Nice hot spring water. After a bit, I got out, let my legs dry a little, and put my shoes and socks back on for the hike back up.

Back on the bike, I began the climb up to Poverty Summit. I'd go up for awhile, then I'd come down a little, then back up. I kept thinking I was at the summit. But then, I'd resume climbing. I got very good at knowing if the hill was at least 8% grade (I could tell by how slowly I was pedaling). I spent much of the morning in super granny gear. The views were pretty though.


Finally, I knew I was at the summit. There wasn't a summit sign, but the place was called Poverty Overlook. Here's a panorama from the overlook.

From there I had a some real downhill. But, before I could relax too much, I was climbing again...*sigh*.
Just before the end of FS 674 (or 474 depending on which sign you look at), it flattened out some.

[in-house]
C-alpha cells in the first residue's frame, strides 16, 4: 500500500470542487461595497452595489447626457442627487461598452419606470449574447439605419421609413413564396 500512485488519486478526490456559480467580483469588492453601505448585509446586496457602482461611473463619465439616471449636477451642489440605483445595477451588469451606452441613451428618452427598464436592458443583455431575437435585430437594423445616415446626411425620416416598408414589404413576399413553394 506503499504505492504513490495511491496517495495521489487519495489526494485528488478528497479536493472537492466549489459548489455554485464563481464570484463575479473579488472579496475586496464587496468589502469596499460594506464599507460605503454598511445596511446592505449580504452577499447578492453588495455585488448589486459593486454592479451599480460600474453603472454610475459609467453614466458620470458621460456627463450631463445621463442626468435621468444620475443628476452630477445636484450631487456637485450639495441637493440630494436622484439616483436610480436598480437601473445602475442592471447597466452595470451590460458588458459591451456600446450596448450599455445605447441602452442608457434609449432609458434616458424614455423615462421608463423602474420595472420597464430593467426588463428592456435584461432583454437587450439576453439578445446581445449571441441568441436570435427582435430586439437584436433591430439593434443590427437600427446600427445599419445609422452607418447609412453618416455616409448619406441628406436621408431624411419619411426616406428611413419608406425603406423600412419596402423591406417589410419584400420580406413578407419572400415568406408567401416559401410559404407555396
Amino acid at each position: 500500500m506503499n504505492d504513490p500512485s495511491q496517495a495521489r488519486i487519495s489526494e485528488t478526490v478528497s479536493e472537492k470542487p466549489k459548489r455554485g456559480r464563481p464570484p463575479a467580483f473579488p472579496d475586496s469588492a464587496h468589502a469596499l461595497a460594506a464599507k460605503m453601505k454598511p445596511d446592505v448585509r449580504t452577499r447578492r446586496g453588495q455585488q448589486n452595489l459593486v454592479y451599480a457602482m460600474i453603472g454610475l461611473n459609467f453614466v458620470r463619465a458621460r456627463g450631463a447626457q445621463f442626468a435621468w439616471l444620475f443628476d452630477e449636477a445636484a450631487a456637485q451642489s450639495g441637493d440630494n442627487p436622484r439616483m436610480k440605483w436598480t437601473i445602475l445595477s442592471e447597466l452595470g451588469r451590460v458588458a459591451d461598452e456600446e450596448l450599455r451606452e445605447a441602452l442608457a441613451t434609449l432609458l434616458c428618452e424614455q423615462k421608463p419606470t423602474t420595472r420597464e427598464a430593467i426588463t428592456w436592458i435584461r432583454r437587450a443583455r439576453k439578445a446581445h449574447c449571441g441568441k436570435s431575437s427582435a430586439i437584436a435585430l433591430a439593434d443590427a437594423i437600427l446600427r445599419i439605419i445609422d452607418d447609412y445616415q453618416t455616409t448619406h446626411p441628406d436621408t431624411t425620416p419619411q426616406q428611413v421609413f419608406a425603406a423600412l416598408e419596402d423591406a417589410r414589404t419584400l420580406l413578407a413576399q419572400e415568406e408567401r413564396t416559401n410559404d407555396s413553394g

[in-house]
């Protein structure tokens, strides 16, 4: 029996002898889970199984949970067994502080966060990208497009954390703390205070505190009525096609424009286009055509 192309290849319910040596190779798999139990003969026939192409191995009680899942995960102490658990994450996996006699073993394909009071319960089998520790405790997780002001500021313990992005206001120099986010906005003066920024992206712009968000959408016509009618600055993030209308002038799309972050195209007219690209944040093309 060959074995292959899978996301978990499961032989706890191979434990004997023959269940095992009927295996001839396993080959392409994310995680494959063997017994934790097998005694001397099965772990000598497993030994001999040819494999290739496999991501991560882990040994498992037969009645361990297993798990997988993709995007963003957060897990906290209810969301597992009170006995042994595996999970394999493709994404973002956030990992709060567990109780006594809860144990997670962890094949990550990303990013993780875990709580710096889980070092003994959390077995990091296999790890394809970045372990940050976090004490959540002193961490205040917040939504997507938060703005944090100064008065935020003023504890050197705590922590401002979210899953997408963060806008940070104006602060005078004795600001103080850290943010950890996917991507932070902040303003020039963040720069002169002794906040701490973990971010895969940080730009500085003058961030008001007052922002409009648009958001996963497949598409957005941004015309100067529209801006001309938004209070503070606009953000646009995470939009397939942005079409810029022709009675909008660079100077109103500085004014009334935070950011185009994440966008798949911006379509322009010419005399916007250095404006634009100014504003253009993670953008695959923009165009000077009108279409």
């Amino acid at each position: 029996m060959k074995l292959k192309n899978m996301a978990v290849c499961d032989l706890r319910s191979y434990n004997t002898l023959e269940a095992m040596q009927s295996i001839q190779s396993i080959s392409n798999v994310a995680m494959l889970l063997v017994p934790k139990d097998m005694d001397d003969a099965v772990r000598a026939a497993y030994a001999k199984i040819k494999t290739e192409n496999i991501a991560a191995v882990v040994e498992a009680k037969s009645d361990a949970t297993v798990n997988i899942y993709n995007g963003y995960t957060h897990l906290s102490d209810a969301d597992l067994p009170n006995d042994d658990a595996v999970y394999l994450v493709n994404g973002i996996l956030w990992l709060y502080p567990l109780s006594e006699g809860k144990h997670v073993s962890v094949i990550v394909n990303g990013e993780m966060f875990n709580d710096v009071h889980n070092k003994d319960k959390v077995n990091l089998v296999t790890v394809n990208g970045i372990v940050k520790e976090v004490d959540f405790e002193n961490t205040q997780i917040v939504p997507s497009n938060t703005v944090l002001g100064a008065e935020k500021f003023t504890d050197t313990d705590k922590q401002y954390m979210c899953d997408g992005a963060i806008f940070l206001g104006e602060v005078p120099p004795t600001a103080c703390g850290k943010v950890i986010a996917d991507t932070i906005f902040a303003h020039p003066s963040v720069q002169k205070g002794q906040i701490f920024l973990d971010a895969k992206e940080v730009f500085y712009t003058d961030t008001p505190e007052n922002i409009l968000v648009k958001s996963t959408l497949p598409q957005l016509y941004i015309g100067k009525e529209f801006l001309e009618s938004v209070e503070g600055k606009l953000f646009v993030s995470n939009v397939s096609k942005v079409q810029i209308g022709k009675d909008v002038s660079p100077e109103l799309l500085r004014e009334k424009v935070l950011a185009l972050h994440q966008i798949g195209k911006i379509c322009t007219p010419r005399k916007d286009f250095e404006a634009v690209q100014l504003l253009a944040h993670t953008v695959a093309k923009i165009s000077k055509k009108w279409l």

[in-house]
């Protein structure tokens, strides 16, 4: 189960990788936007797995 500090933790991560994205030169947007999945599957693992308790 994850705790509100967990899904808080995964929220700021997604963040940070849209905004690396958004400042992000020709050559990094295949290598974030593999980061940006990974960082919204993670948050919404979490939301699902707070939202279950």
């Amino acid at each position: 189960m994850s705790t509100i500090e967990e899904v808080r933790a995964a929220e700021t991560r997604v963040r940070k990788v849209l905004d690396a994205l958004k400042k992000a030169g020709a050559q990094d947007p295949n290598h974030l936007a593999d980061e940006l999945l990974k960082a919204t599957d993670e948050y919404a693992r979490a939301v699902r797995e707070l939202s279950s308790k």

The "stick" forest in the distance. There was a major fire in 2001.

I came to a stop sign and turned onto a two-lane road for about .6 miles. Then I turned onto a gravel road. This was my only gravel for today.
This road took me to North Shore at Warm Lake. Here there are 4 campgrounds (all pretty small, except Shoreline). I'm at Picnic Point, a walk-in campground of 8 sites. Only 5 and 8 were still available. I'm on Site 8, and it is quite nice. Site 5 had a view of the lake, but no shade. I treated myself to lunch at the lodge (nothing fancy here, and not a big place). While I was eating lunch, a couple I had seen at Poverty Overlook came in. I said hi again. They are brother and sister, Tony and Angela. I think they are staying in one of the cabins. After I set up my camp, I went for a swim in the lake. There I met Lisa and her son Dylan. Lisa is a flight attendant based in Seattle. They have friends who have a cabin here.
Warm Lake (curiously, not that warm--of course, not that cold either. I think it should be called Tepid Lake).